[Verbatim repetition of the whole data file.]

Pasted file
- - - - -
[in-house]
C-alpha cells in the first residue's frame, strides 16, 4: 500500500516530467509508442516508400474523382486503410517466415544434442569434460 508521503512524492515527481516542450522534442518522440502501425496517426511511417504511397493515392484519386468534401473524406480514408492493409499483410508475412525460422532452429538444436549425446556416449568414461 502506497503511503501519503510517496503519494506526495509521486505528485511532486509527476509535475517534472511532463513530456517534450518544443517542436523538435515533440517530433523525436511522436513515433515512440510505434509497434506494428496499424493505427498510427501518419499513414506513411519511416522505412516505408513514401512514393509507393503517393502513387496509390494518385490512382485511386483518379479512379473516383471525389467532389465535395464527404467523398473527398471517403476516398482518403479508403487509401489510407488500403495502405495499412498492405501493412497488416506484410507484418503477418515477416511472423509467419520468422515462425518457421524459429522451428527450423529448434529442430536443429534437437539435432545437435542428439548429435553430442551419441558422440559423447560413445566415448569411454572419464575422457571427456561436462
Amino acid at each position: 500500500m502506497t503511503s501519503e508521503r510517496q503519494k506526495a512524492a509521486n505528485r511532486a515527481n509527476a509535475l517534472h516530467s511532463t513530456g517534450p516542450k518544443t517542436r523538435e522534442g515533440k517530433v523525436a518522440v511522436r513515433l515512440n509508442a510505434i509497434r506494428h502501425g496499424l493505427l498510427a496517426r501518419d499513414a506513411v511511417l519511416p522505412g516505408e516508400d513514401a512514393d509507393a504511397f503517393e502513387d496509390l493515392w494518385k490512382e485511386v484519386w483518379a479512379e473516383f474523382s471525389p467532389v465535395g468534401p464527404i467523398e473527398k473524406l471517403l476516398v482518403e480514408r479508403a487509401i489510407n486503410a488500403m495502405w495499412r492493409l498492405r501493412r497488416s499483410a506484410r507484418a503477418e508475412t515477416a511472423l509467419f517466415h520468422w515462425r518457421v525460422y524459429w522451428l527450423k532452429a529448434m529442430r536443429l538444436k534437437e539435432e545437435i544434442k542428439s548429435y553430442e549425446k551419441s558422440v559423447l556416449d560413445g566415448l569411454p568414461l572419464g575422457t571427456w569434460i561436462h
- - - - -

[in-house]
C-alpha cells in the first residue's frame, strides 16, 4: 500500500516530467509508442516508400474523382486503410517466415544434442569434460 508521503512524492515527481516542450522534442518522440502501425496517426511511417504511397493515392484519386468534401473524406480514408492493409499483410508475412525460422532452429538444436549425446556416449568414461 502506497503511503501519503510517496503519494506526495509521486505528485511532486509527476509535475517534472511532463513530456517534450518544443517542436523538435515533440517530433523525436511522436513515433515512440510505434509497434506494428496499424493505427498510427501518419499513414506513411519511416522505412516505408513514401512514393509507393503517393502513387496509390494518385490512382485511386483518379479512379473516383471525389467532389465535395464527404467523398473527398471517403476516398482518403479508403487509401489510407488500403495502405495499412498492405501493412497488416506484410507484418503477418515477416511472423509467419520468422515462425518457421524459429522451428527450423529448434529442430536443429534437437539435432545437435542428439548429435553430442551419441558422440559423447560413445566415448569411454572419464575422457571427456561436462
Amino acid at each position: 500500500m502506497t503511503s501519503e508521503r510517496q503519494k506526495a512524492a509521486n505528485r511532486a515527481n509527476a509535475l517534472h516530467s511532463t513530456g517534450p516542450k518544443t517542436r523538435e522534442g515533440k517530433v523525436a518522440v511522436r513515433l515512440n509508442a510505434i509497434r506494428h502501425g496499424l493505427l498510427a496517426r501518419d499513414a506513411v511511417l519511416p522505412g516505408e516508400d513514401a512514393d509507393a504511397f503517393e502513387d496509390l493515392w494518385k490512382e485511386v484519386w483518379a479512379e473516383f474523382s471525389p467532389v465535395g468534401p464527404i467523398e473527398k473524406l471517403l476516398v482518403e480514408r479508403a487509401i489510407n486503410a488500403m495502405w495499412r492493409l498492405r501493412r497488416s499483410a506484410r507484418a503477418e508475412t515477416a511472423l509467419f517466415h520468422w515462425r518457421v525460422y524459429w522451428l527450423k532452429a529448434m529442430r536443429l538444436k534437437e539435432e545437435i544434442k542428439s548429435y553430442e549425446k551419441s558422440v559423447l556416449d560413445g566415448l569411454p568414461l572419464g575422457t571427456w569434460i561436462h